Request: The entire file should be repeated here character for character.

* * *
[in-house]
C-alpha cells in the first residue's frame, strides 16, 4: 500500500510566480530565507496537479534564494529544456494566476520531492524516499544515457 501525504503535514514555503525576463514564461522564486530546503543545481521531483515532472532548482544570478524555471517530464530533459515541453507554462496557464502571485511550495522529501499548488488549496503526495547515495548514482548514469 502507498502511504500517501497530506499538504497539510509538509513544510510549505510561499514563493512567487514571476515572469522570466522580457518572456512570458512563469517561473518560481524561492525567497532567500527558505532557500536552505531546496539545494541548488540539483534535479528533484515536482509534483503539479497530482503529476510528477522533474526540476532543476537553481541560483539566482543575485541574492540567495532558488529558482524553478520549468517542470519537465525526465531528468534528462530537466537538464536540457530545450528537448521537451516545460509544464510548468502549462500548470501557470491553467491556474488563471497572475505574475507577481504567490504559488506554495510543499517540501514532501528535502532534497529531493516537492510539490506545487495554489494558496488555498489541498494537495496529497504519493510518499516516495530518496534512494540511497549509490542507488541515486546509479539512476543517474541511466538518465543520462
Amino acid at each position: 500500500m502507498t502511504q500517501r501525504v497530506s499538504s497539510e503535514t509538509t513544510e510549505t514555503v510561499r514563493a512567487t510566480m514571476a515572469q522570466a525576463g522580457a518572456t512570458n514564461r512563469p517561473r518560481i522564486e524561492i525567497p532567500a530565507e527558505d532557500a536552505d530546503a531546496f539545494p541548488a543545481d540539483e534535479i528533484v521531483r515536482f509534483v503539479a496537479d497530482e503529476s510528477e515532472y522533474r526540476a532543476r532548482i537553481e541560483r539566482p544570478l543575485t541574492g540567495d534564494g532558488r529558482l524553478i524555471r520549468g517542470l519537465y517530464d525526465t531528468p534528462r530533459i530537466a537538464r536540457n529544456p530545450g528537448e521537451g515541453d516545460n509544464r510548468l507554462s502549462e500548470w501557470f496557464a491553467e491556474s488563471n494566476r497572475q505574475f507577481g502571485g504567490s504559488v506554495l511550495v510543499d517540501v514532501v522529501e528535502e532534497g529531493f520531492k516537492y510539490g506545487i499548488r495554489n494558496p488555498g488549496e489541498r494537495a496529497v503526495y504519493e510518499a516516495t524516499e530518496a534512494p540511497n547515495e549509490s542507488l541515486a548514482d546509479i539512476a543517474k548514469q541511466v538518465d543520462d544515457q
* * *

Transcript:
[in-house]
C-alpha cells in the first residue's frame, strides 16, 4: 500500500510566480530565507496537479534564494529544456494566476520531492524516499544515457 501525504503535514514555503525576463514564461522564486530546503543545481521531483515532472532548482544570478524555471517530464530533459515541453507554462496557464502571485511550495522529501499548488488549496503526495547515495548514482548514469 502507498502511504500517501497530506499538504497539510509538509513544510510549505510561499514563493512567487514571476515572469522570466522580457518572456512570458512563469517561473518560481524561492525567497532567500527558505532557500536552505531546496539545494541548488540539483534535479528533484515536482509534483503539479497530482503529476510528477522533474526540476532543476537553481541560483539566482543575485541574492540567495532558488529558482524553478520549468517542470519537465525526465531528468534528462530537466537538464536540457530545450528537448521537451516545460509544464510548468502549462500548470501557470491553467491556474488563471497572475505574475507577481504567490504559488506554495510543499517540501514532501528535502532534497529531493516537492510539490506545487495554489494558496488555498489541498494537495496529497504519493510518499516516495530518496534512494540511497549509490542507488541515486546509479539512476543517474541511466538518465543520462
Amino acid at each position: 500500500m502507498t502511504q500517501r501525504v497530506s499538504s497539510e503535514t509538509t513544510e510549505t514555503v510561499r514563493a512567487t510566480m514571476a515572469q522570466a525576463g522580457a518572456t512570458n514564461r512563469p517561473r518560481i522564486e524561492i525567497p532567500a530565507e527558505d532557500a536552505d530546503a531546496f539545494p541548488a543545481d540539483e534535479i528533484v521531483r515536482f509534483v503539479a496537479d497530482e503529476s510528477e515532472y522533474r526540476a532543476r532548482i537553481e541560483r539566482p544570478l543575485t541574492g540567495d534564494g532558488r529558482l524553478i524555471r520549468g517542470l519537465y517530464d525526465t531528468p534528462r530533459i530537466a537538464r536540457n529544456p530545450g528537448e521537451g515541453d516545460n509544464r510548468l507554462s502549462e500548470w501557470f496557464a491553467e491556474s488563471n494566476r497572475q505574475f507577481g502571485g504567490s504559488v506554495l511550495v510543499d517540501v514532501v522529501e528535502e532534497g529531493f520531492k516537492y510539490g506545487i499548488r495554489n494558496p488555498g488549496e489541498r494537495a496529497v503526495y504519493e510518499a516516495t524516499e530518496a534512494p540511497n547515495e549509490s542507488l541515486a548514482d546509479i539512476a543517474k548514469q541511466v538518465d543520462d544515457q